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The Sydney Hobart Race Is a Family Affair for the Scotts

The sailors and designers in the world of North Sails are some of the most inspiring people on the water, and we’re hoping to share more of their story with you. “Letter to my younger self” is a series told from our North Sails ambassadors. In each article we bring to life their advice and personal journeys centered around the question: if your “now-self” could give your “younger self” advice, what would it be?

Dear Younger Manny,

I have so much I want to share with you in this letter. I feel like I’d make you (15 year old me) pretty damn stoked—but I’ll try to keep things short and sweet. 

First off, don’t worry, you’ll get your chance at sailing in the Sydney to Hobart—just like dad. I know he’s got quite a few races on you, but you’ll eventually catch up, and, in the journey, you’re going to make him (and yourself) really proud. And, don’t worry, you’ll even get to sail a few with him. 

Don’t fool yourself though, the Sydney to Hobart won’t be easy. In fact, the race will be quite miserable at times. You’ll be scared, frustrated, and wondering why in the world you’re doing the “Great Race”. The complete exhaustion you’ll face is overwhelming, but you need to push through because when you cross the finish line and pull into Hobart with hundreds of people cheering you in, congratulating you on the enormous accomplishment, the pride you’ll feel is indescribable. That experience alone is completely overwhelming.

Throughout your journey though, whatever you do, don’t forget your roots. Do not, under any circumstances, forget the Scott family motto.If you feel frustrated with something, take a moment, calm down, and do not give up. Just like dad said, that’s it: “Don’t let it beat you.” 

You’re right to think about it every time you’re faced with a challenge (and believe me, you absolutely will!). Just relax a bit, roll with it, and take the opportunities you’re offered. Stay humble and let yourself make some mistakes—it’s the best way to learn.

Your love for sailing will not waver. Ever since your Boxing Day tradition, from when you were a little kid and you’d go down to the Yacht Club with dad to see him off the dock, you knew you wanted to race in the Sydney to Hobart. Remember when you used to draw pictures in kindergarten of what you wanted to be when you grew up? See if you can find them – there’s one picture of you and dad standing together on one of the boats he sailed the race. You knew then you wanted to be like dad when you grew up, although you also knew you wanted to make sailing a career, not just a hobby.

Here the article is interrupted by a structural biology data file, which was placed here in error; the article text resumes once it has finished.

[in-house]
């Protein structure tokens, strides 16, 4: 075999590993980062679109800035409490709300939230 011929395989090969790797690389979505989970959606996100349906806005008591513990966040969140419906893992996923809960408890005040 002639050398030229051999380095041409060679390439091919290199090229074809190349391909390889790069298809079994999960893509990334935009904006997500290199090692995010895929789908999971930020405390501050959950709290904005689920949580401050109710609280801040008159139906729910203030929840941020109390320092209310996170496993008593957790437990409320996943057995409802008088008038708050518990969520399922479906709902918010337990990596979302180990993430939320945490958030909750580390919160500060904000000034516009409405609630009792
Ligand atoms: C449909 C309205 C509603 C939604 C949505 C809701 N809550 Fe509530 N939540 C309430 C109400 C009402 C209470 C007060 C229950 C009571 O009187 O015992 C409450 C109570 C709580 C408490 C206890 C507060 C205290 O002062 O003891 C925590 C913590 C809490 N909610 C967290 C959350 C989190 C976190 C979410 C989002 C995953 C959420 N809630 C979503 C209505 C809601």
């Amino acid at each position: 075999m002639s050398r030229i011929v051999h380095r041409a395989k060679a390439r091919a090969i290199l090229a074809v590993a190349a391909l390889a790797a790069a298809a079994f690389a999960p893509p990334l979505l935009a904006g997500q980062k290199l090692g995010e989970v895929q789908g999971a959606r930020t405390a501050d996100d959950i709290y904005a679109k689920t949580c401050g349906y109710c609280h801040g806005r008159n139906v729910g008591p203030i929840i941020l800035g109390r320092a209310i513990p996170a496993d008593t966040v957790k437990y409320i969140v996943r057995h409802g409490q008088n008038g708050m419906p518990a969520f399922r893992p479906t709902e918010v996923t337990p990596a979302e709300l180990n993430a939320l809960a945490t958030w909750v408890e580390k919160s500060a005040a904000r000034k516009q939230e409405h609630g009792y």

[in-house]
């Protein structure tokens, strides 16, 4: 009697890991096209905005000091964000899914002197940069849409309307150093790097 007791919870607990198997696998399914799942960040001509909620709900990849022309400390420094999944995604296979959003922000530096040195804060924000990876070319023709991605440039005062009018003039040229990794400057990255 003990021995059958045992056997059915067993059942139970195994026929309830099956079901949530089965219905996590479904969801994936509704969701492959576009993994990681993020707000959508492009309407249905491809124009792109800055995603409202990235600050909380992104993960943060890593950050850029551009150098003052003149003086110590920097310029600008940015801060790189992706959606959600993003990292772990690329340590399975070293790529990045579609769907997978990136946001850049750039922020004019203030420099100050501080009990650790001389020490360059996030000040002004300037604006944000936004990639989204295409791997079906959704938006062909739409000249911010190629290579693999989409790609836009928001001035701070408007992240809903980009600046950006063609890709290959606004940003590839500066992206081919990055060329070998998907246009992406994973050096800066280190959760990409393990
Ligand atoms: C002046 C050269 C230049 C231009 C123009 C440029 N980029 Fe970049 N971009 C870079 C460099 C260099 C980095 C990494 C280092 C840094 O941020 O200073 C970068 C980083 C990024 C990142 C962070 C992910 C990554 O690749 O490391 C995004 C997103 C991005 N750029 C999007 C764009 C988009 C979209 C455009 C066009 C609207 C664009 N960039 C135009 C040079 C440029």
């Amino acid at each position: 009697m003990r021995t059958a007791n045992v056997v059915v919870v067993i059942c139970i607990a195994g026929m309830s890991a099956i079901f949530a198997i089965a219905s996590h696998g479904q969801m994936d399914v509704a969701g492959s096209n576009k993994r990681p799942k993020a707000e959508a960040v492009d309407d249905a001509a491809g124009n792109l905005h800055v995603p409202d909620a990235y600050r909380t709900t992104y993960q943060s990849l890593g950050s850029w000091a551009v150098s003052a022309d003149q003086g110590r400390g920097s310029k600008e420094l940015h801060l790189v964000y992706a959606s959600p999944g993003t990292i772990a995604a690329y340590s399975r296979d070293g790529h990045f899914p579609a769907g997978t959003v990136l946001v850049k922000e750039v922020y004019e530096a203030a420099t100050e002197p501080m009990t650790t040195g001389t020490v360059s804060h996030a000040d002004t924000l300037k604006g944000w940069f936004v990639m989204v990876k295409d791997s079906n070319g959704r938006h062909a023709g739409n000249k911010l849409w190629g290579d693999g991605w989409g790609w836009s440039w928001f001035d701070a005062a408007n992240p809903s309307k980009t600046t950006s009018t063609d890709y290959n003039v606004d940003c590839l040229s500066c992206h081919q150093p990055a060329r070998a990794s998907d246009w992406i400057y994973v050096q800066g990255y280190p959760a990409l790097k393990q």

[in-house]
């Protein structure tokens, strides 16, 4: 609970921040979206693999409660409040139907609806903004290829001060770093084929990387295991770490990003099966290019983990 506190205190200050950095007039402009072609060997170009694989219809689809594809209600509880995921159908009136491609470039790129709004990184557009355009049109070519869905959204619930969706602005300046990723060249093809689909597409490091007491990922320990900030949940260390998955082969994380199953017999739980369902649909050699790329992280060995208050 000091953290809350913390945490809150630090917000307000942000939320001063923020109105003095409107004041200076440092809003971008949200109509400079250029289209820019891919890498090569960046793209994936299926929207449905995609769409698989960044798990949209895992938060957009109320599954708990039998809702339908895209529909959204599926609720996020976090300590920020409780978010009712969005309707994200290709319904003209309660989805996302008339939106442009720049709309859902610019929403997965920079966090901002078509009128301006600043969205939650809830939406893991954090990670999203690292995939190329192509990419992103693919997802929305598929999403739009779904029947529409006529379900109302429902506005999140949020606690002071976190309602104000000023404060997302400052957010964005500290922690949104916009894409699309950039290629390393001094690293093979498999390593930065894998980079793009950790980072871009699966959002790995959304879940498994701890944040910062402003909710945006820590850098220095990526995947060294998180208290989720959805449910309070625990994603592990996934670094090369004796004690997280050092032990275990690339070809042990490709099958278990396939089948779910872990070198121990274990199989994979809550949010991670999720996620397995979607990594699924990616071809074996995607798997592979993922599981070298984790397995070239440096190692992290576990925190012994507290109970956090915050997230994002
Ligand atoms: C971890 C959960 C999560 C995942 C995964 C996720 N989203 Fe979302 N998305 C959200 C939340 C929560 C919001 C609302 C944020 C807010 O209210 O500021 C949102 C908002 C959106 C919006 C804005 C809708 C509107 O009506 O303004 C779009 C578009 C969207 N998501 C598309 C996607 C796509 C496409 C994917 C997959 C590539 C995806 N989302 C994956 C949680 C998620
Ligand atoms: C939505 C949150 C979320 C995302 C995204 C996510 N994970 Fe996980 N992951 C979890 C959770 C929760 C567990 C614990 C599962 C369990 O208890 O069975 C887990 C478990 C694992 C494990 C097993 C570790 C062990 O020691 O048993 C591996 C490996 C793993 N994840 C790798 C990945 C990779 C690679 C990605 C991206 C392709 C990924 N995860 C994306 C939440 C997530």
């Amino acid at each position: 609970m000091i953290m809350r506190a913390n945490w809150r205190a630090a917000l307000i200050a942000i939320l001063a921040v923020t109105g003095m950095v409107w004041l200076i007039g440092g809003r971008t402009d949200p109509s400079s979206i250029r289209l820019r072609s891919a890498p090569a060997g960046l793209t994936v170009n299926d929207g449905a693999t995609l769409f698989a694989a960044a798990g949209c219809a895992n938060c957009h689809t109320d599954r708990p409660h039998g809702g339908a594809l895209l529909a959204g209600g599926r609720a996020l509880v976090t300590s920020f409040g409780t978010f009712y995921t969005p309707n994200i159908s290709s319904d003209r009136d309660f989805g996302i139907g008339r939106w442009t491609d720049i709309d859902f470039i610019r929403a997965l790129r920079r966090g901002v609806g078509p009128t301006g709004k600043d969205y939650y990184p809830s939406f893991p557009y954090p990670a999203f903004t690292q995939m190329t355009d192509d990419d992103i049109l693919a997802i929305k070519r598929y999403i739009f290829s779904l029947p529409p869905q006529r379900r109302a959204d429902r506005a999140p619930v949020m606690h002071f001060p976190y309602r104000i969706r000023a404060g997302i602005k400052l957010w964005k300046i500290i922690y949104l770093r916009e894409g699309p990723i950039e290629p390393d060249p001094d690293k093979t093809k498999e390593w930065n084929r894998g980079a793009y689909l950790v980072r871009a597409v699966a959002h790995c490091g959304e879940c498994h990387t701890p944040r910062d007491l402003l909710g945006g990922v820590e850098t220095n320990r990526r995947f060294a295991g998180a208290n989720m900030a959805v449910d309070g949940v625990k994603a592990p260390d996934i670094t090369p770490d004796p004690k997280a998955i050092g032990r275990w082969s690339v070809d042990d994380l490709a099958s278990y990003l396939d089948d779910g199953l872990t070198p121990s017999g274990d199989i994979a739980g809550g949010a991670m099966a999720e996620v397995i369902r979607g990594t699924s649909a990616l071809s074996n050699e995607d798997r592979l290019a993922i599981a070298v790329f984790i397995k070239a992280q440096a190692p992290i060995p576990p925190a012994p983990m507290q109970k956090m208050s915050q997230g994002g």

With that in mind, just do what you love. Over the years, your biggest obstacle might just be yourself. There’s always going to be that anxious voice in the back of your mind, trying to throw you off. You know the one: “Am I good enough? Do they think I’m actually good, or are they just saying it? Is that the truth?” Turn the voice down and really listen to the feedback you’re given. Take it on board as much as you can. You’re a perfectionist—but that’s a good thing, it will get you far (including an apprenticeship at North Sails).

Stay driven and thirsty for knowledge. Keep absorbing the information and stay curious. The boats, the sails, the rigging, and how it all works together to get you from one place to another is really cool and it will only get cooler and more fascinating. What will surprise you, is how connected we all are. Not just about sailing around the world, but there’s something that connects every single person on the planet in some way or another. The more you look for those connections to people and places the more you will find them, and that’s pretty incredible.

This year (2021—the year I’m writing this letter to you) will be your third race with dad, and your third race overall. You will be sailing on King Billy. To experience it all with dad standing next to you is pretty cool. This will also be his 15th race so make sure you celebrate extra together. You’re a lucky kid—but you already know that.

Sail smart and sail safe,

📸 Andrea Francolini Photography
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